No one probably has a recording of the advice Jack Beckman was giving Courtney Force when she attended the Frank Hawley Drag Racing School, preparing to license in the Funny Car class, and he was the instructor. But this imaginary conversation probably never took place:

BECKMAN: Drivers earn their qualifying positions based on their elapsed times.

FORCE: I understand.

BECKMAN: But that rule, like just about every rule, has an exception.

FORCE: And that is . . . ?

BECKMAN: Let’s say you run a 3.845-second elapsed time at, oh, let’s say, 328.70 miles an hour. And that’s the best in the class for the first session of qualifying.  Well, let’s say I come along and clock a 3.845, just like you, but my speed is faster – let’s go with 332.43. Then I would be the provisional No. 1 qualifier. I would move ahead of you.

That conversation didn’t happen – but the scenario did Friday on the opening day of the Arizona Nationals at Wild Horse Pass Motorsports Park, near Phoenix.

Beckman overshadowed early leader Force with his second-session pass in the Infinite Hero Dodge Charger, helping Don Schumacher Racing put a double whammy on the competition in nitro-class qualifying at this second race of the season.

The aptly named “Fast Jack” managed the cool conditions to his advantage on the Chandler, Ariz., 1,000-foot course. He improved five-hundredths of a second with his elapsed time and gained nearly six mph in his evening pass to join other early leaders Tony Schumacher (Top Fuel) and Alex Laughlin (Pro Stock).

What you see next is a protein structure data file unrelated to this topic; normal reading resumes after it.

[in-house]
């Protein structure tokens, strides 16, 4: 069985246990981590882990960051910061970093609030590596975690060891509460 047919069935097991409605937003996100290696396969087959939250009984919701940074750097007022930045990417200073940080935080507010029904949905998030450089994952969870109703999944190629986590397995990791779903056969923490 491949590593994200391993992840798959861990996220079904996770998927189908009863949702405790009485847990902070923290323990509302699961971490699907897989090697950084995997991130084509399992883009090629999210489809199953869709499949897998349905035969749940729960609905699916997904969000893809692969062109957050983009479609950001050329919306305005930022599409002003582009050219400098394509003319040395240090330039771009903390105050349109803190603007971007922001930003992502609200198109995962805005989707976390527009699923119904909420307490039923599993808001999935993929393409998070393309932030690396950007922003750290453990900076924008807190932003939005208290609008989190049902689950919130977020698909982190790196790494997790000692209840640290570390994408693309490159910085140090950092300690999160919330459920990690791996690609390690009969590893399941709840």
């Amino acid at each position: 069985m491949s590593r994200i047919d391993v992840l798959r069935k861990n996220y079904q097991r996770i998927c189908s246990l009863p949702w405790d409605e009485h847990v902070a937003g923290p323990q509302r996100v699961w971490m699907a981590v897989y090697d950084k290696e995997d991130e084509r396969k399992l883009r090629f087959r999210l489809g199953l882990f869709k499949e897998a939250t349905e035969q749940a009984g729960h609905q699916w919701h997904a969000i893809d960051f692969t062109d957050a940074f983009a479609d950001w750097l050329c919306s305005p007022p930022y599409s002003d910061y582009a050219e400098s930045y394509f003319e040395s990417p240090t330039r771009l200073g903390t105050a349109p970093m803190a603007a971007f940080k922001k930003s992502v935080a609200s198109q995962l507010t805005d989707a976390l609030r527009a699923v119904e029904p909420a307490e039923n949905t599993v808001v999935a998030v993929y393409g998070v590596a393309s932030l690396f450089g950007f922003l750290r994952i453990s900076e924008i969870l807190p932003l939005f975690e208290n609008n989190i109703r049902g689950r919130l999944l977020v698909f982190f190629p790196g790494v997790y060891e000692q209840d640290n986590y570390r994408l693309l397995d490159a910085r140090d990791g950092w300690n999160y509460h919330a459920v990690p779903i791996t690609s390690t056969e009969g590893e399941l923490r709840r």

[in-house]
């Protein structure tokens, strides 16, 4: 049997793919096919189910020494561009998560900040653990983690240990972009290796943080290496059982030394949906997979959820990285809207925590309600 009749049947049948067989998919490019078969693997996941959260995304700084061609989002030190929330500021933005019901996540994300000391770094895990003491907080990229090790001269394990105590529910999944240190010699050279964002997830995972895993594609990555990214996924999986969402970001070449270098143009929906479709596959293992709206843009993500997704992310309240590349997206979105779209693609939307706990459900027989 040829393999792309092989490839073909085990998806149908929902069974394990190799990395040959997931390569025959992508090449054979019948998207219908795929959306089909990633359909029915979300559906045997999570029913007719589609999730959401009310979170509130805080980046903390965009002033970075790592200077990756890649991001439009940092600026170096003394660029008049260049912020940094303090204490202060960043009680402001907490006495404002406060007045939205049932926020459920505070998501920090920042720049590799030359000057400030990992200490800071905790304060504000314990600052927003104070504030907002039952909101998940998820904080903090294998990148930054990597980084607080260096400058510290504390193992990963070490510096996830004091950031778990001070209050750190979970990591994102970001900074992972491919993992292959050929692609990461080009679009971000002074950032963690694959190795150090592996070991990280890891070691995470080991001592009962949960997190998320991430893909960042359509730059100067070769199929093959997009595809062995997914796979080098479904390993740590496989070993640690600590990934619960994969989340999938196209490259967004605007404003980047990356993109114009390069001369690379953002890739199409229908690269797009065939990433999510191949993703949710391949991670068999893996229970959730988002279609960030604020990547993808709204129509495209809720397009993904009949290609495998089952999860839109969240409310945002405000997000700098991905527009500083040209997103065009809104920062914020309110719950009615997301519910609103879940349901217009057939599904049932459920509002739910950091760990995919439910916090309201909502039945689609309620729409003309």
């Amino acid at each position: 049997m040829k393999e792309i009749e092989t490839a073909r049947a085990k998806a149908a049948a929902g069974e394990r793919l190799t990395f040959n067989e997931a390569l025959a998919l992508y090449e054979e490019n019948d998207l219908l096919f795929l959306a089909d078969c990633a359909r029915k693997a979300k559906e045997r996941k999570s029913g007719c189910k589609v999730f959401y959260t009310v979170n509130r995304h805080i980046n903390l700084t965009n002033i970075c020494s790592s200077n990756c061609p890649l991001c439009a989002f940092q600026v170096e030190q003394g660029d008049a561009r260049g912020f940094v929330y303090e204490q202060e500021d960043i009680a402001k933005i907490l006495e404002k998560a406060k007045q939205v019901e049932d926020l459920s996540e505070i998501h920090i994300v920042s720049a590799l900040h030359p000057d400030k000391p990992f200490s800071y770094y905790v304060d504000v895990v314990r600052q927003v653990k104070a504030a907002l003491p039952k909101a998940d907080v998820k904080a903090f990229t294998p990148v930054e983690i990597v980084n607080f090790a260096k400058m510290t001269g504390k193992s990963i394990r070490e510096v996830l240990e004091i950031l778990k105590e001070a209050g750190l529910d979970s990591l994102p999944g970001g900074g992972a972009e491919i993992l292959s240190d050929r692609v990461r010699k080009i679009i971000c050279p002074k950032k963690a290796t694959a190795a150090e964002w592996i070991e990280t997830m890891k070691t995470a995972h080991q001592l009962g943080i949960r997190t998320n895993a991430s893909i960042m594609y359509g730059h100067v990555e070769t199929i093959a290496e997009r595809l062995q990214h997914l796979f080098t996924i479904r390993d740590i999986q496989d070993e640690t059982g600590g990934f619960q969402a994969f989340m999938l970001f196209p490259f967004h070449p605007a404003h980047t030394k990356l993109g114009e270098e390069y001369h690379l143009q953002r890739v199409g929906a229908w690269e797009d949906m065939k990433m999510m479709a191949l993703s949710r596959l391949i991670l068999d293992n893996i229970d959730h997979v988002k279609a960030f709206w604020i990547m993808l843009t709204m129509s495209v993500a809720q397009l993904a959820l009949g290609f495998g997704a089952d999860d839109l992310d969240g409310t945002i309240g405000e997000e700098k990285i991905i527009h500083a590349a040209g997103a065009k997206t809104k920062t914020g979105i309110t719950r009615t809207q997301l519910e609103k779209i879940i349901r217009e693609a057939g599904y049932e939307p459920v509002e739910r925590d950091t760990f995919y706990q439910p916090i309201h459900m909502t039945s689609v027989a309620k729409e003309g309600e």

The cool desert temperatures were tolerable for his thawing-out Indiana-based crew, but Beckman said, “For a California boy, it’s freezing. When it’s this cold, the tracks get so tricky. People think colder’s always better, and it is, to a point. And then it kind of tips over. The track gets so cold that that window for hitting the run just gets real tiny, really small.”

He said after a semifinal finish with a mysterious belt-shredding issue, Friday’s qualifying passes were redeeming and gratifying.

“I like the fact we were able to make back-to-back-runs like that, especially after Pomona. We had a problem in the semifinal. The minute we fired the car up, it was shredding the blower belt. The guys didn’t find anything obvious at the track. They brought the rigs here in Phoenix, left them, flew back to Indy, and restocked stuff, flew back out here two days ago, unloaded, tore things apart, and found the problem,” Beckman said.

The technical troublemaker, he said, was a bearing support on the crankshaft.

“And I love when you find the smoking gun” he said, “because that means you can do things to prevent that from happening again. So to go from that minor letdown at Pomona and come out here and lay two strong runs down, I’m totally satisfied.”

This is one time a Friday-night run will produce useable information for his three crew chiefs, Dean Antonelli, John Medlen, and Neal Strausbaugh.

“Usually, if you have conditions like this, you say, ‘Well, we won’t race in these conditions. Usually those hero runs on Friday night are kind of throwaway data for the crew chiefs, because you won’t see it again. But I think we’re going to see them tomorrow, and I think we’re going to see the same conditions on Sunday,” Beckman said. “So what makes me feel confident is we have great data that probably will get used again in the next two days.”

Two more sessions Saturday will set the field for Sunday eliminations.